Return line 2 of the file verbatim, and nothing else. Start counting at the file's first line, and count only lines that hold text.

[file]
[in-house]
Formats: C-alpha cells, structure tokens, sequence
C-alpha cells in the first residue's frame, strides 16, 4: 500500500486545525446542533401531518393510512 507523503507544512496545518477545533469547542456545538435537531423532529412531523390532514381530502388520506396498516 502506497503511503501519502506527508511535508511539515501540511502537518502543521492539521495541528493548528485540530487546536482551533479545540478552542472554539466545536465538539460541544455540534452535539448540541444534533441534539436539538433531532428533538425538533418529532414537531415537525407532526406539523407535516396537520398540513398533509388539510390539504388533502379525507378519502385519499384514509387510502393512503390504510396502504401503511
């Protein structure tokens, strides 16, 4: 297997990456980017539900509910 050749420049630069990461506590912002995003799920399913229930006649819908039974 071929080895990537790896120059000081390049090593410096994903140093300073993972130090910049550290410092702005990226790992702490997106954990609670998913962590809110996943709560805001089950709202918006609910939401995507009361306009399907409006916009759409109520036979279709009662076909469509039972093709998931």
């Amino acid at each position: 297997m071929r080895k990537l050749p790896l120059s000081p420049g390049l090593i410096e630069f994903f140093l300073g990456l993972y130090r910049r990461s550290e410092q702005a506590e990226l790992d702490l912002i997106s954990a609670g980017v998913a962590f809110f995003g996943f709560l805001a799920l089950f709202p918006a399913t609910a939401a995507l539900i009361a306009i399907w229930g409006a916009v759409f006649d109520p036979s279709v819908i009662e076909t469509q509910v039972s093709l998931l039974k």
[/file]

Formats: C-alpha cells, structure tokens, sequence